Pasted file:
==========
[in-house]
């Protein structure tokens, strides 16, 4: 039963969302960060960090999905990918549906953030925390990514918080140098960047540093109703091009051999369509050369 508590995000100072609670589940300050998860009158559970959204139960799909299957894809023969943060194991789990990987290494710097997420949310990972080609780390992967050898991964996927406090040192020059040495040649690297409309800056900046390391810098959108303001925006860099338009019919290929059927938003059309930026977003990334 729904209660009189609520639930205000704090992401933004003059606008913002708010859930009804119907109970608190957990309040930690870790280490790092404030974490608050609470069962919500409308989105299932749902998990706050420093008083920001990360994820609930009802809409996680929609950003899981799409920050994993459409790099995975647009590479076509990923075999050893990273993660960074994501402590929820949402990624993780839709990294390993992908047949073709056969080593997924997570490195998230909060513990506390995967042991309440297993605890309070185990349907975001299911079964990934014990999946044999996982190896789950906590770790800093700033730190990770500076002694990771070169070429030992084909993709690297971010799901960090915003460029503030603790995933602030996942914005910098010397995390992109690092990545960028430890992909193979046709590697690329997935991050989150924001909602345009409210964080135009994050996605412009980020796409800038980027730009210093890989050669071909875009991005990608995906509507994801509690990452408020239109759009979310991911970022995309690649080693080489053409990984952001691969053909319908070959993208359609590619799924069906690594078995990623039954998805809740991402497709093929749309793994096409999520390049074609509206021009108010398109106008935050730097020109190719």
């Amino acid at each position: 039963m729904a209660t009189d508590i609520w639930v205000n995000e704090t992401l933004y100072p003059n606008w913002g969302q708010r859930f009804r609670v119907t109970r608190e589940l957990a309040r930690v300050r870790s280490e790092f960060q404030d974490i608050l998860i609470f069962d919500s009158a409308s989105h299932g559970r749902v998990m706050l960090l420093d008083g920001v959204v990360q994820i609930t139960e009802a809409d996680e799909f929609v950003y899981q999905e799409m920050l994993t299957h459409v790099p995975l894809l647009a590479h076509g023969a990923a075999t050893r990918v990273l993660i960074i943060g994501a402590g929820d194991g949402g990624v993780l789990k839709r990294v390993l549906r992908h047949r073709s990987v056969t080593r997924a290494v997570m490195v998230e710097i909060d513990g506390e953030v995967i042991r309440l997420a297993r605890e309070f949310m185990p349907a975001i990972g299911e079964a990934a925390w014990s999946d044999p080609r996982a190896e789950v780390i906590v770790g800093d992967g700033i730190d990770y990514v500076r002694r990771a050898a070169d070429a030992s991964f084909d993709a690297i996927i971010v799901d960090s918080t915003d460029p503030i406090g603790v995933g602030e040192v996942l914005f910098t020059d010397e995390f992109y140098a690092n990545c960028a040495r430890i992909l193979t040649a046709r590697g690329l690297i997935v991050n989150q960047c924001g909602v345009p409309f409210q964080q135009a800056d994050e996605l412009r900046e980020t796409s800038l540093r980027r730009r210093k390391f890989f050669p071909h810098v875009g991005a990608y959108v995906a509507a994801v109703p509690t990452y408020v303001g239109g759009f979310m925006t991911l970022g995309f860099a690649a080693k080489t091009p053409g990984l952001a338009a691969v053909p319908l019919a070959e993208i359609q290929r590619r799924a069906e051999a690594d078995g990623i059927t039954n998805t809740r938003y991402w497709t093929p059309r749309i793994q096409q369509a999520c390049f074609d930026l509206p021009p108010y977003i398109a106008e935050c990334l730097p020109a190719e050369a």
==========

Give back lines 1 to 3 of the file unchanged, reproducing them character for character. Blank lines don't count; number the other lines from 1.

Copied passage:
[in-house]
């Protein structure tokens, strides 16, 4: 039963969302960060960090999905990918549906953030925390990514918080140098960047540093109703091009051999369509050369 508590995000100072609670589940300050998860009158559970959204139960799909299957894809023969943060194991789990990987290494710097997420949310990972080609780390992967050898991964996927406090040192020059040495040649690297409309800056900046390391810098959108303001925006860099338009019919290929059927938003059309930026977003990334 729904209660009189609520639930205000704090992401933004003059606008913002708010859930009804119907109970608190957990309040930690870790280490790092404030974490608050609470069962919500409308989105299932749902998990706050420093008083920001990360994820609930009802809409996680929609950003899981799409920050994993459409790099995975647009590479076509990923075999050893990273993660960074994501402590929820949402990624993780839709990294390993992908047949073709056969080593997924997570490195998230909060513990506390995967042991309440297993605890309070185990349907975001299911079964990934014990999946044999996982190896789950906590770790800093700033730190990770500076002694990771070169070429030992084909993709690297971010799901960090915003460029503030603790995933602030996942914005910098010397995390992109690092990545960028430890992909193979046709590697690329997935991050989150924001909602345009409210964080135009994050996605412009980020796409800038980027730009210093890989050669071909875009991005990608995906509507994801509690990452408020239109759009979310991911970022995309690649080693080489053409990984952001691969053909319908070959993208359609590619799924069906690594078995990623039954998805809740991402497709093929749309793994096409999520390049074609509206021009108010398109106008935050730097020109190719």
């Amino acid at each position: 039963m729904a209660t009189d508590i609520w639930v205000n995000e704090t992401l933004y100072p003059n606008w913002g969302q708010r859930f009804r609670v119907t109970r608190e589940l957990a309040r930690v300050r870790s280490e790092f960060q404030d974490i608050l998860i609470f069962d919500s009158a409308s989105h299932g559970r749902v998990m706050l960090l420093d008083g920001v959204v990360q994820i609930t139960e009802a809409d996680e799909f929609v950003y899981q999905e799409m920050l994993t299957h459409v790099p995975l894809l647009a590479h076509g023969a990923a075999t050893r990918v990273l993660i960074i943060g994501a402590g929820d194991g949402g990624v993780l789990k839709r990294v390993l549906r992908h047949r073709s990987v056969t080593r997924a290494v997570m490195v998230e710097i909060d513990g506390e953030v995967i042991r309440l997420a297993r605890e309070f949310m185990p349907a975001i990972g299911e079964a990934a925390w014990s999946d044999p080609r996982a190896e789950v780390i906590v770790g800093d992967g700033i730190d990770y990514v500076r002694r990771a050898a070169d070429a030992s991964f084909d993709a690297i996927i971010v799901d960090s918080t915003d460029p503030i406090g603790v995933g602030e040192v996942l914005f910098t020059d010397e995390f992109y140098a690092n990545c960028a040495r430890i992909l193979t040649a046709r590697g690329l690297i997935v991050n989150q960047c924001g909602v345009p409309f409210q964080q135009a800056d994050e996605l412009r900046e980020t796409s800038l540093r980027r730009r210093k390391f890989f050669p071909h810098v875009g991005a990608y959108v995906a509507a994801v109703p509690t990452y408020v303001g239109g759009f979310m925006t991911l970022g995309f860099a690649a080693k080489t091009p053409g990984l952001a338009a691969v053909p319908l019919a070959e993208i359609q290929r590619r799924a069906e051999a690594d078995g990623i059927t039954n998805t809740r938003y991402w497709t093929p059309r749309i793994q096409q369509a999520c390049f074609d930026l509206p021009p108010y977003i398109a106008e935050c990334l730097p020109a190719e050369a």